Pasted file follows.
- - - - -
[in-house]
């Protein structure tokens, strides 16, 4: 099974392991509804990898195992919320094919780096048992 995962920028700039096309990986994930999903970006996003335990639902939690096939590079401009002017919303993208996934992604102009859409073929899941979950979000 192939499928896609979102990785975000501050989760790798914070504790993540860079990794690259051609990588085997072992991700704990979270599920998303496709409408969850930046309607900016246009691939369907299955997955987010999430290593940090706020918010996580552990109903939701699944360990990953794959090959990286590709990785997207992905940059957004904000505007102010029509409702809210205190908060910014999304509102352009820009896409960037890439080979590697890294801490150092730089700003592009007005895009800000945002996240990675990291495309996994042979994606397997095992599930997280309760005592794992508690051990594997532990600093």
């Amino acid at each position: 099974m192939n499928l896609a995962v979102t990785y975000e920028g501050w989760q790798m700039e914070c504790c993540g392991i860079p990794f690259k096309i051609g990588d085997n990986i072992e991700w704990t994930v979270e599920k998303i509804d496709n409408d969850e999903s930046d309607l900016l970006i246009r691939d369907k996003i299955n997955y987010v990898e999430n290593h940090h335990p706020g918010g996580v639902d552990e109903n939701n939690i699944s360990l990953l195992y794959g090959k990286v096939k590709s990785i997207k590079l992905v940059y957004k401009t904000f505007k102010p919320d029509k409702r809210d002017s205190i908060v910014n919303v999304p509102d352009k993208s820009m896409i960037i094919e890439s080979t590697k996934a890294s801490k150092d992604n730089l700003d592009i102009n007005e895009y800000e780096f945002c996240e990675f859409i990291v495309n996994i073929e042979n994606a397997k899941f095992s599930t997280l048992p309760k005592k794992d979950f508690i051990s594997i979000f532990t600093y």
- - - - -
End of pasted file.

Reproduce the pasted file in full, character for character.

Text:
[in-house]
């Protein structure tokens, strides 16, 4: 099974392991509804990898195992919320094919780096048992 995962920028700039096309990986994930999903970006996003335990639902939690096939590079401009002017919303993208996934992604102009859409073929899941979950979000 192939499928896609979102990785975000501050989760790798914070504790993540860079990794690259051609990588085997072992991700704990979270599920998303496709409408969850930046309607900016246009691939369907299955997955987010999430290593940090706020918010996580552990109903939701699944360990990953794959090959990286590709990785997207992905940059957004904000505007102010029509409702809210205190908060910014999304509102352009820009896409960037890439080979590697890294801490150092730089700003592009007005895009800000945002996240990675990291495309996994042979994606397997095992599930997280309760005592794992508690051990594997532990600093």
């Amino acid at each position: 099974m192939n499928l896609a995962v979102t990785y975000e920028g501050w989760q790798m700039e914070c504790c993540g392991i860079p990794f690259k096309i051609g990588d085997n990986i072992e991700w704990t994930v979270e599920k998303i509804d496709n409408d969850e999903s930046d309607l900016l970006i246009r691939d369907k996003i299955n997955y987010v990898e999430n290593h940090h335990p706020g918010g996580v639902d552990e109903n939701n939690i699944s360990l990953l195992y794959g090959k990286v096939k590709s990785i997207k590079l992905v940059y957004k401009t904000f505007k102010p919320d029509k409702r809210d002017s205190i908060v910014n919303v999304p509102d352009k993208s820009m896409i960037i094919e890439s080979t590697k996934a890294s801490k150092d992604n730089l700003d592009i102009n007005e895009y800000e780096f945002c996240e990675f859409i990291v495309n996994i073929e042979n994606a397997k899941f095992s599930t997280l048992p309760k005592k794992d979950f508690i051990s594997i979000f532990t600093y």